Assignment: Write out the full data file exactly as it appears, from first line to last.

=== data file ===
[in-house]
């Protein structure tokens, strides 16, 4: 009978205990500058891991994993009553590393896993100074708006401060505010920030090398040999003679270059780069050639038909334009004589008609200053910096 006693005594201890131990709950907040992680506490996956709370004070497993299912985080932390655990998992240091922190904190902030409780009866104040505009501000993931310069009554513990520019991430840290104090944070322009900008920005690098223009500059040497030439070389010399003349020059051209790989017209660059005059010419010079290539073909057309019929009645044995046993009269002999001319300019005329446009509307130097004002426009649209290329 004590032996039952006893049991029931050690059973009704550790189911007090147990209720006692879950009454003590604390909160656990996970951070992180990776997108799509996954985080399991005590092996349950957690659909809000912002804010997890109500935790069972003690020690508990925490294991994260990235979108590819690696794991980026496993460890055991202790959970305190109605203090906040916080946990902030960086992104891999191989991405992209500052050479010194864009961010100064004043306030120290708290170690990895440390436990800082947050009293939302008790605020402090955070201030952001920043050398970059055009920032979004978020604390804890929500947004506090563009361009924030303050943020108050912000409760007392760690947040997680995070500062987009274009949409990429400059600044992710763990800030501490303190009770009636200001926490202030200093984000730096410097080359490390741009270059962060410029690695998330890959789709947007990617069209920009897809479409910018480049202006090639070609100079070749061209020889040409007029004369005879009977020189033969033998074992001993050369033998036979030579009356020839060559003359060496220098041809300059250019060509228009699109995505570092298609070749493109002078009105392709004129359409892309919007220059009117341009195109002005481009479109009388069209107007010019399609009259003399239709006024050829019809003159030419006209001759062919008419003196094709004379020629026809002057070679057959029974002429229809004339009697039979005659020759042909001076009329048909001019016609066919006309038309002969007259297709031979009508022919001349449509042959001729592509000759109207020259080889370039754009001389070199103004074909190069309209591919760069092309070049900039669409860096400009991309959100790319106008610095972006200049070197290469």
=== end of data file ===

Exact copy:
[in-house]
């Protein structure tokens, strides 16, 4: 009978205990500058891991994993009553590393896993100074708006401060505010920030090398040999003679270059780069050639038909334009004589008609200053910096 006693005594201890131990709950907040992680506490996956709370004070497993299912985080932390655990998992240091922190904190902030409780009866104040505009501000993931310069009554513990520019991430840290104090944070322009900008920005690098223009500059040497030439070389010399003349020059051209790989017209660059005059010419010079290539073909057309019929009645044995046993009269002999001319300019005329446009509307130097004002426009649209290329 004590032996039952006893049991029931050690059973009704550790189911007090147990209720006692879950009454003590604390909160656990996970951070992180990776997108799509996954985080399991005590092996349950957690659909809000912002804010997890109500935790069972003690020690508990925490294991994260990235979108590819690696794991980026496993460890055991202790959970305190109605203090906040916080946990902030960086992104891999191989991405992209500052050479010194864009961010100064004043306030120290708290170690990895440390436990800082947050009293939302008790605020402090955070201030952001920043050398970059055009920032979004978020604390804890929500947004506090563009361009924030303050943020108050912000409760007392760690947040997680995070500062987009274009949409990429400059600044992710763990800030501490303190009770009636200001926490202030200093984000730096410097080359490390741009270059962060410029690695998330890959789709947007990617069209920009897809479409910018480049202006090639070609100079070749061209020889040409007029004369005879009977020189033969033998074992001993050369033998036979030579009356020839060559003359060496220098041809300059250019060509228009699109995505570092298609070749493109002078009105392709004129359409892309919007220059009117341009195109002005481009479109009388069209107007010019399609009259003399239709006024050829019809003159030419006209001759062919008419003196094709004379020629026809002057070679057959029974002429229809004339009697039979005659020759042909001076009329048909001019016609066919006309038309002969007259297709031979009508022919001349449509042959001729592509000759109207020259080889370039754009001389070199103004074909190069309209591919760069092309070049900039669409860096400009991309959100790319106008610095972006200049070197290469």